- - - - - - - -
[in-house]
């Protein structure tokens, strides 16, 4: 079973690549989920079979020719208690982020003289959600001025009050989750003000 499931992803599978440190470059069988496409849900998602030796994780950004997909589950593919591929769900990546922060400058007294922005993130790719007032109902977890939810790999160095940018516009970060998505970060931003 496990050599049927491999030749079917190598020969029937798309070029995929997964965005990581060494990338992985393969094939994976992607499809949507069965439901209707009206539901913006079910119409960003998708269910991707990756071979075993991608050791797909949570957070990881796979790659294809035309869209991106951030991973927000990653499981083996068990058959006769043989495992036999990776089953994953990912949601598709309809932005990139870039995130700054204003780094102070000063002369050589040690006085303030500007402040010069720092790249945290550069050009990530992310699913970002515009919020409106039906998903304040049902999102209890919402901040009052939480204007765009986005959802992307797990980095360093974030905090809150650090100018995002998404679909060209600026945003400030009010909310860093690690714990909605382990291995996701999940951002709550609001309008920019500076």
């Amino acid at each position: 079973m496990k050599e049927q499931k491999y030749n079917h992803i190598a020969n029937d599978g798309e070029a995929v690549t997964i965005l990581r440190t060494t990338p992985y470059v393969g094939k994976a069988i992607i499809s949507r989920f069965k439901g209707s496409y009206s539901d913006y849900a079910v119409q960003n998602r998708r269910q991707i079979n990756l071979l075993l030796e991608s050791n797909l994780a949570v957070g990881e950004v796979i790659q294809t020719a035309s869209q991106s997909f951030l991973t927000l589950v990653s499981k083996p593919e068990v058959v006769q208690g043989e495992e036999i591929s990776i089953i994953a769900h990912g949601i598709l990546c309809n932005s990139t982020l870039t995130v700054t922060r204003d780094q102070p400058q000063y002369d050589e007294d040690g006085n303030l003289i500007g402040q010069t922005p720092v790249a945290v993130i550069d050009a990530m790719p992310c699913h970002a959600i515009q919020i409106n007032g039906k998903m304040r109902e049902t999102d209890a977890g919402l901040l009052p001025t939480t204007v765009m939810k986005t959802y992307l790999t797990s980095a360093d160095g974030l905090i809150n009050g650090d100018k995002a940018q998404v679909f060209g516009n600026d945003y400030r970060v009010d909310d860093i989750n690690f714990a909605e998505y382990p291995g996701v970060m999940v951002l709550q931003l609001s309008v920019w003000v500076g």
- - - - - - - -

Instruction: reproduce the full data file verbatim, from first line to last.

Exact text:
[in-house]
């Protein structure tokens, strides 16, 4: 079973690549989920079979020719208690982020003289959600001025009050989750003000 499931992803599978440190470059069988496409849900998602030796994780950004997909589950593919591929769900990546922060400058007294922005993130790719007032109902977890939810790999160095940018516009970060998505970060931003 496990050599049927491999030749079917190598020969029937798309070029995929997964965005990581060494990338992985393969094939994976992607499809949507069965439901209707009206539901913006079910119409960003998708269910991707990756071979075993991608050791797909949570957070990881796979790659294809035309869209991106951030991973927000990653499981083996068990058959006769043989495992036999990776089953994953990912949601598709309809932005990139870039995130700054204003780094102070000063002369050589040690006085303030500007402040010069720092790249945290550069050009990530992310699913970002515009919020409106039906998903304040049902999102209890919402901040009052939480204007765009986005959802992307797990980095360093974030905090809150650090100018995002998404679909060209600026945003400030009010909310860093690690714990909605382990291995996701999940951002709550609001309008920019500076």
């Amino acid at each position: 079973m496990k050599e049927q499931k491999y030749n079917h992803i190598a020969n029937d599978g798309e070029a995929v690549t997964i965005l990581r440190t060494t990338p992985y470059v393969g094939k994976a069988i992607i499809s949507r989920f069965k439901g209707s496409y009206s539901d913006y849900a079910v119409q960003n998602r998708r269910q991707i079979n990756l071979l075993l030796e991608s050791n797909l994780a949570v957070g990881e950004v796979i790659q294809t020719a035309s869209q991106s997909f951030l991973t927000l589950v990653s499981k083996p593919e068990v058959v006769q208690g043989e495992e036999i591929s990776i089953i994953a769900h990912g949601i598709l990546c309809n932005s990139t982020l870039t995130v700054t922060r204003d780094q102070p400058q000063y002369d050589e007294d040690g006085n303030l003289i500007g402040q010069t922005p720092v790249a945290v993130i550069d050009a990530m790719p992310c699913h970002a959600i515009q919020i409106n007032g039906k998903m304040r109902e049902t999102d209890a977890g919402l901040l009052p001025t939480t204007v765009m939810k986005t959802y992307l790999t797990s980095a360093d160095g974030l905090i809150n009050g650090d100018k995002a940018q998404v679909f060209g516009n600026d945003y400030r970060v009010d909310d860093i989750n690690f714990a909605e998505y382990p291995g996701v970060m999940v951002l709550q931003l609001s309008v920019w003000v500076g």